A series of unfortunate events has befallen the Good Queen of San Francisco.
Who doesn’t love Nancy Pelosi?
She comes from a good, solid family of powerful politicians. She went to Congress decades ago to fight the AIDS epidemic then raging in her San Francisco community. She rose to become the first, second and only female Speaker of the House.
By tooth and nail, by hook and by crook, Pelosi managed to lead the charge to take down Donald Trump. It took everything Democrats had, plus COVID-19 and the BLM juggernaut, but Pelosi’s team managed it in the end.
Paradoxically, even quite a few Republicans love Nancy Pelosi.
She keeps some of the more unruly in her party in check, most times anyway. Republicans once used Nancy Pelosi, and her reputation as an unapologetic, free-spending, licentious San Francisco liberal to scare Republican donors into opening up their wallets.
“Better pay up,” they’d say, as if tucking their kids in at night with a nice bedtime morality tale; “or Nancy Pelosi will come and do to your district what she’s done to San Francisco.”
Except now, Republicans have way better targets to scare up donations than Nancy Pelosi. Rep. Ilhan Omar and Rep. Alexandria Ocasio-Cortez snatched that crown from Pelosi’s head three years ago.
Which is all to the good for Pelosi.
When you are Republican public enemy #1, you are a pain their legislative agenda, yes; but you are also very valuable to them. Consequently, Republicans turning AOC into cold hard campaign cash have warmer feelings towards her than swing-district Democrats fielding angry constituent calls about her while Republican challengers nip at their heels and progressives plot primary challenges.
Once you’re not enemy number one, however, you can just be a pain in the legislative agenda; no down side to that for a veteran opposition politician like Pelosi. She has probably spent more time out of power than in, during the course of her long and storied Congressional career. And she got where she is out of sheer determination and hard work.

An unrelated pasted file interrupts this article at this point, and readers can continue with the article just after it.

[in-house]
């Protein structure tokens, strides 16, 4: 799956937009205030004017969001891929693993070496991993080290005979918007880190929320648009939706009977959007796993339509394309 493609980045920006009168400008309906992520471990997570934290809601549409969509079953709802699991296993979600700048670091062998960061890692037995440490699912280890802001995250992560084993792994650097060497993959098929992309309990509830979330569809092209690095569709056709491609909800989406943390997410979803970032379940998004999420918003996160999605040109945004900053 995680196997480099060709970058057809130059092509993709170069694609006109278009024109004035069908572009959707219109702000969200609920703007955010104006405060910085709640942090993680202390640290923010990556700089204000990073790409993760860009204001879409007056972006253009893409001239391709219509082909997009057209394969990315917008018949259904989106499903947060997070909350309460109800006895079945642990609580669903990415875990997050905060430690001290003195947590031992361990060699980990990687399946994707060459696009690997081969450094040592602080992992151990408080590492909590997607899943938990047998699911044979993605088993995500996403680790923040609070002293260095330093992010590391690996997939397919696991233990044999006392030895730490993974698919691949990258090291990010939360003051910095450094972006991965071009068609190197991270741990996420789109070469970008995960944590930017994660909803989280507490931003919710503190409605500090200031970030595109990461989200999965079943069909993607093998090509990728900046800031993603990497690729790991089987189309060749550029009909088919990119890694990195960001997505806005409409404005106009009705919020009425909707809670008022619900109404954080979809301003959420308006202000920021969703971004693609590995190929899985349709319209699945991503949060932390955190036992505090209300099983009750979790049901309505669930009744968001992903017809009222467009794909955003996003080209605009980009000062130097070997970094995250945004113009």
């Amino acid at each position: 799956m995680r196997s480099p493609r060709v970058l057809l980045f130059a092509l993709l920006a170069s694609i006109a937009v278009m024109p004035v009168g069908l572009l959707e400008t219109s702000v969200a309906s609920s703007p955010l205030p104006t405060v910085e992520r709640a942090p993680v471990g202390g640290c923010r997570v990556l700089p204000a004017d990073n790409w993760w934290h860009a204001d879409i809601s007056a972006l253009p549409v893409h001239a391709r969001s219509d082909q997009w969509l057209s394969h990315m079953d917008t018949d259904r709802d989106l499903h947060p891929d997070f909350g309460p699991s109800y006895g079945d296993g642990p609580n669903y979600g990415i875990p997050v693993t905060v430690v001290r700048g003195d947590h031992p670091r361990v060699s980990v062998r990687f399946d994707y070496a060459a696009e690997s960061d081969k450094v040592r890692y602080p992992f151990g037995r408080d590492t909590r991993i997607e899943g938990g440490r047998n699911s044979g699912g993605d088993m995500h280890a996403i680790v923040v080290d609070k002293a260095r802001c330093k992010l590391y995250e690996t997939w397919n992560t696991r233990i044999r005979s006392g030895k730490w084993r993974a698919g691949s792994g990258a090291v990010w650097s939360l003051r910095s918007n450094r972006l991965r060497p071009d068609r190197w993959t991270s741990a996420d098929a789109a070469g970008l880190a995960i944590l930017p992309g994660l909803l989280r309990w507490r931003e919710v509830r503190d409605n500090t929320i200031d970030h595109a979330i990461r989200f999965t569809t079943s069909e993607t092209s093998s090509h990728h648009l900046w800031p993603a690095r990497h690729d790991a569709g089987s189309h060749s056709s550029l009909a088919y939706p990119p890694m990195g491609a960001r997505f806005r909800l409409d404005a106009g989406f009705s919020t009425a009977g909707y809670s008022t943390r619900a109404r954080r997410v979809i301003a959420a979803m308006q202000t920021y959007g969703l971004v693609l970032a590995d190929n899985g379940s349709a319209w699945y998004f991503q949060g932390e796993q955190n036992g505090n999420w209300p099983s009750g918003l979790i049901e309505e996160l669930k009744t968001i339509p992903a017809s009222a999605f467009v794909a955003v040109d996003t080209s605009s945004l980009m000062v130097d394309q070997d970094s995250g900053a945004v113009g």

What more could an expertly-coiffed, politically all-powerful street brawler with a $22,000 freezer full of gourmet ice cream and a collection of power-suit couture possibly want out of life?
The only problem, the only fly in the ice cream, is the increasingly inescapable fact that the phrase, “or Nancy Pelosi will come and do to your district what she’s done to San Francisco,” packs more punch than it used to.
San Francisco was once a beautiful city, full of exciting nightlife, a vibrant art scene, and fine dining; it was the cultural destination and everyone wanted to live there.
The biggest problem used to be that property in San Francisco was too expensive. How could it not be? Everyone wanted to live there.
Now, as violent crime, homelessness, higher taxes and an energy crisis have blighted the city, everyone wants to move.
Well, not everyone. There is still plenty to enjoy about San Francisco. The weather and the coast are indeed exceptional.
But the San Francisco Chamber of Commerce, hardly a right-wing outfit, recently conducted a poll of 500 registered voters.
Of those, 40% said they plan to move within the next years.
“There’s nothing worse than seeing such a beautiful place in such disarray, and I really thought I was going to be sad when the movers loaded up the last container on Saturday, and I have never been more relieved,” longtime San Francisco resident Lindsay Stevens was quoted as saying of her recent move.
“I honestly think in the last three years, we’ve seen a massive decline in the quality of life and that was only enhanced over COVID,” she said. “The homelessness has been a severe problem, people are not feeling safe walking their dog… the number of break-ins seem to be constantly on the rise.”